Sunday, September 16, 2012
The opening date for the long-anticipated second Milwaukee area location for Trader Joe's has been set, as final construction touches are under way.
When Meijer Inc. requested permits for a new supercenter store in Wauwatosa, there was some discussion about oversaturating the grocery market in the area. It's about to get a bit more crowded yet. The long-anticipated opening of Trader Joe's, just four blocks from the Tosa city limits on Blue Mound Road, is tenatively set for Nov. 2. Developer Ryan Cos. of Minneapolis, Minn., recently turned over the newly constructed building to Trader Joe's to prepare for occupation, said Tony Barranco, Ryan Cos. vice president of development. The date could get accelerated or pushed back, Barranco cautioned. But he said last week about 30 workers for Trader Joe's were in the building, installing casings and racks, preparing the interior for opening. "…
Megastore promises to be an integral part of the community, rooted in the changing needs of consumers.
As big-box chains go, Meijer Inc. is not all that big. The supercenter retailer, combining a full supermarket grocery and discount general merchandise, is not even national – and far from it. If Meijer's plans bear fruit, Wisconsin will soon be just the sixth state it has entered, joining Michigan, Illinois, Indiana, Ohio and Kentucky. Regional player Meijer has proposals in the works to build megastores in Wauwatosa, Franklin and Grafton as its first inroads into The Dairy State. But that doesn't mean Meijer is a newcomer in the industry. "Meijer pioneered the supercenter, in Grand Rapids in 1962," said Frank Guglielmi, director of public relations for the Michigan-based company. "It was the first modern store to combine full lines of …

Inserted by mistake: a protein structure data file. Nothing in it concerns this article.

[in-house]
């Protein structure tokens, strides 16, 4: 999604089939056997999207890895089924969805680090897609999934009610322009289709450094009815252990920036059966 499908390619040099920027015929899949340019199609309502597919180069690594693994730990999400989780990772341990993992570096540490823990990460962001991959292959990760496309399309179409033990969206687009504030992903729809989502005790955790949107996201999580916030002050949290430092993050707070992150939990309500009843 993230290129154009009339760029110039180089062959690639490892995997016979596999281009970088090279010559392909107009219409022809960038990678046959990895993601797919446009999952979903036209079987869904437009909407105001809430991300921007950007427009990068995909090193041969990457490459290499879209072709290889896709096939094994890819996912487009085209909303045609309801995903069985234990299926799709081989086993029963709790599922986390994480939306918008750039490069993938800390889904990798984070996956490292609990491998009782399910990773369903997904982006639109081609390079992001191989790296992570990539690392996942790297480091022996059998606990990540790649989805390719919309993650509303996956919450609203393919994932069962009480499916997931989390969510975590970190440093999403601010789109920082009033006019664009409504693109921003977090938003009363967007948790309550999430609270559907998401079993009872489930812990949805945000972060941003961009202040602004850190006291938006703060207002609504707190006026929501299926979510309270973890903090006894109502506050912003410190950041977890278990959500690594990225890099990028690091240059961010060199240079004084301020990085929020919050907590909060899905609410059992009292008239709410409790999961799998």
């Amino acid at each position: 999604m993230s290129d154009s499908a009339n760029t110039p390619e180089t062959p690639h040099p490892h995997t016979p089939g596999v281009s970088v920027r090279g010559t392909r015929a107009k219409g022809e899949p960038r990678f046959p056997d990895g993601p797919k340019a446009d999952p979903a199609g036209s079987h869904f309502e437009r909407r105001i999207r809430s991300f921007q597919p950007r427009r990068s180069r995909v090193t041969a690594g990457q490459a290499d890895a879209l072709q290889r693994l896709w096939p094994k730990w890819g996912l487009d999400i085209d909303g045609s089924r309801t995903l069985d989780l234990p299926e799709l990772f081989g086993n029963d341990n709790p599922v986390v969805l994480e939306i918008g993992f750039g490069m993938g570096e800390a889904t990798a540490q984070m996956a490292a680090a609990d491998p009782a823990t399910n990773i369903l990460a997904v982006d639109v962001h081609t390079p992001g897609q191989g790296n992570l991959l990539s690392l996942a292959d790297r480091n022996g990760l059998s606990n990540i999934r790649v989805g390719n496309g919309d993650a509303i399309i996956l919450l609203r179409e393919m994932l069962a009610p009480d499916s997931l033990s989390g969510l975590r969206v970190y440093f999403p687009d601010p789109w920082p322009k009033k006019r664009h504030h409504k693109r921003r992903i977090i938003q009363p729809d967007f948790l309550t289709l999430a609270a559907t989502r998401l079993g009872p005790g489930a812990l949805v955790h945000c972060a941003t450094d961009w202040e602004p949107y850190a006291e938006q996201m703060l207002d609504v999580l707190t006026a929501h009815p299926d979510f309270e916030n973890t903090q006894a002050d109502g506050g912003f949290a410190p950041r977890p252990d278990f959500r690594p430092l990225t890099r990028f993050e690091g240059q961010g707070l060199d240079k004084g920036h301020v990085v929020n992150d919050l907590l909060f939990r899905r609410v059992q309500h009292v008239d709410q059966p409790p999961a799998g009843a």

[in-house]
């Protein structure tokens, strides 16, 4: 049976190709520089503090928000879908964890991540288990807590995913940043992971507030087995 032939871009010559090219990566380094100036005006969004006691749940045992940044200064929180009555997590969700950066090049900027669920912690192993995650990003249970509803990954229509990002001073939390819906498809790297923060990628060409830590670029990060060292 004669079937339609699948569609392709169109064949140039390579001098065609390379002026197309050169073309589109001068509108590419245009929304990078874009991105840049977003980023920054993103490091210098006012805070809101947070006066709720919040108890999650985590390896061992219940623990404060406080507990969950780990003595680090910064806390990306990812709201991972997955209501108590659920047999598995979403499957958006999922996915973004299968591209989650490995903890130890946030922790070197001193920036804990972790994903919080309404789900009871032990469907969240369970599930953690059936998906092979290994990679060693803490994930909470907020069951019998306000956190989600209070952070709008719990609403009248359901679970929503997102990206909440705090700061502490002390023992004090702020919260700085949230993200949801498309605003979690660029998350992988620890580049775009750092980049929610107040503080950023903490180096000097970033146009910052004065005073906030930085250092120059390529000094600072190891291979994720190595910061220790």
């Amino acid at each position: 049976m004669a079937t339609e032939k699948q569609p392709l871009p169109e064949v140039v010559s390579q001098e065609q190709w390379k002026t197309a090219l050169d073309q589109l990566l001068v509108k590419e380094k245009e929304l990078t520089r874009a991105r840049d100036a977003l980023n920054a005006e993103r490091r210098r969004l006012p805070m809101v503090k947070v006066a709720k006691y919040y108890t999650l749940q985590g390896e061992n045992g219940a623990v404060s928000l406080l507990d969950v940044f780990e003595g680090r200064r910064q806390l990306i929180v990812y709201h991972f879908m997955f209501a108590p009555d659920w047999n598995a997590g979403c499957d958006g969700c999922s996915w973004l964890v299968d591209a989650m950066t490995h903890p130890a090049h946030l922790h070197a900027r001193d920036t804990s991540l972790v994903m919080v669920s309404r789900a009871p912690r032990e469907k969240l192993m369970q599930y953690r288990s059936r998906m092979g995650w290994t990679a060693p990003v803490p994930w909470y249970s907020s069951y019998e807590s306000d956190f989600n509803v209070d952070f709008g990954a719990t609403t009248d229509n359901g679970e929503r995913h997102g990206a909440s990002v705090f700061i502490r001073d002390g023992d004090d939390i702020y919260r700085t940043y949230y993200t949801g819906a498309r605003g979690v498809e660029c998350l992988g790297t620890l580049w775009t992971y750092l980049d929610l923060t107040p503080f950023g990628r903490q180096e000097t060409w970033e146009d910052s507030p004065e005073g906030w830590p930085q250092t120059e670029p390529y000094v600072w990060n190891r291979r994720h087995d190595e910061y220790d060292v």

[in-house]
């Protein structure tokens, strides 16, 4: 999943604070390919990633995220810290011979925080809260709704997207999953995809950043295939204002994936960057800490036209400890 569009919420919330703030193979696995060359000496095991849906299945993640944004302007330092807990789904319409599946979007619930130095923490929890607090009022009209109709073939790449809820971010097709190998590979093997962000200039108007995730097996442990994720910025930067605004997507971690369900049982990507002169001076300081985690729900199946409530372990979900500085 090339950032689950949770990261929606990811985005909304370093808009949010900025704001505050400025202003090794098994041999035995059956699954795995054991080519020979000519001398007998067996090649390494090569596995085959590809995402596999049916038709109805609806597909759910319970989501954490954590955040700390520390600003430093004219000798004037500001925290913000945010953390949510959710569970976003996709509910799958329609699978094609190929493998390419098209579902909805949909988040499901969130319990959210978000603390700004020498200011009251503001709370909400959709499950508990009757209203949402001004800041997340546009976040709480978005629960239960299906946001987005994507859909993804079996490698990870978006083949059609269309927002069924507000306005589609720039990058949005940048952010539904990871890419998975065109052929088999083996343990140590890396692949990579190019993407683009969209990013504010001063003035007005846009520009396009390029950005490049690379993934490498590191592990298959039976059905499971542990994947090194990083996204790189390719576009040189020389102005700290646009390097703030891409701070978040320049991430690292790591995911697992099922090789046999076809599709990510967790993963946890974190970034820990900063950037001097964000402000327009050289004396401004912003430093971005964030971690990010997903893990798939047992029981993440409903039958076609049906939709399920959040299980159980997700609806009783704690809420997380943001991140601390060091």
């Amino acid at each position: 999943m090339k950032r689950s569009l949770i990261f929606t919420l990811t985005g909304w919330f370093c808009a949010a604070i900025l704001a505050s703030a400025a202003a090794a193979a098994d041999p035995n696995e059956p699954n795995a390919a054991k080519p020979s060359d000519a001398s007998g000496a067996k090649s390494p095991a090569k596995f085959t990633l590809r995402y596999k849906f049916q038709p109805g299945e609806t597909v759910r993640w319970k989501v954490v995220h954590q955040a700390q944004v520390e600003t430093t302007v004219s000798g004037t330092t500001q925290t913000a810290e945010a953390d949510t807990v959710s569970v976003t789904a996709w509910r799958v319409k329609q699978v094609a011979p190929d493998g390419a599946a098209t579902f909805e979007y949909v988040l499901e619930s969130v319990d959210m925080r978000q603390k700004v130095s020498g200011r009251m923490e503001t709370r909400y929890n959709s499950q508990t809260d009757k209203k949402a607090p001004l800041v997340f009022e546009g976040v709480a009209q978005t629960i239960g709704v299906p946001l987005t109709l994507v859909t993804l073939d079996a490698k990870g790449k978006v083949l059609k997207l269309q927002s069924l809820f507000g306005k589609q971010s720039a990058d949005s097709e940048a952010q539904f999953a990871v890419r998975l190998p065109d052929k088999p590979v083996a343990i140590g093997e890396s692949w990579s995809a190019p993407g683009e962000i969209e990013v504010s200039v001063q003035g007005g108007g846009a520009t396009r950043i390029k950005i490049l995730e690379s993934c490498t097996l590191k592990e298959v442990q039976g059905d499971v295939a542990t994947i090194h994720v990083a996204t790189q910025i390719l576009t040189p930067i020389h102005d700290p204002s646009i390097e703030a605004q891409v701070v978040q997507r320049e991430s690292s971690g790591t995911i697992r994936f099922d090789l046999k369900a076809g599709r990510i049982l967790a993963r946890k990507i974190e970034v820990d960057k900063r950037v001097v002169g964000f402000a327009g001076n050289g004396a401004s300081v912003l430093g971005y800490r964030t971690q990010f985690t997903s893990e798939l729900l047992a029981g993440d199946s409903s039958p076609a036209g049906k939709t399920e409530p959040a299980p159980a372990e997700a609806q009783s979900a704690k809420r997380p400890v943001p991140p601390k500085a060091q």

Tuesday, September 11, 2012
Needing separate actions on Burleigh property to make supercenter proposal work, Meijer draws unanimous nods on all three from city panel.
- Jim Price
Tuesday, September 11, 2012
The City of Wauwatosa, some of its citizens, and its Plan Commission, had developed a reputation for being less than welcoming to big-box retailers. Some years ago, the city went so far as to pass an ordinance requiring expensive remediation plans from any big-box operator in case they should later abandon a site – a demand that many thought would simply keep them all away. Last year, Walmart got some initial pushback when it requested permission to refurbish a vacant grocery store as a new Walmart Market – and that doesn't come close to qualifying as a big box. But when Meijer Inc. brought forward a plan Monday night for a 157,000-square-foot "supercenter" development on the south side of West Burleigh Street at North 112th, the Plan …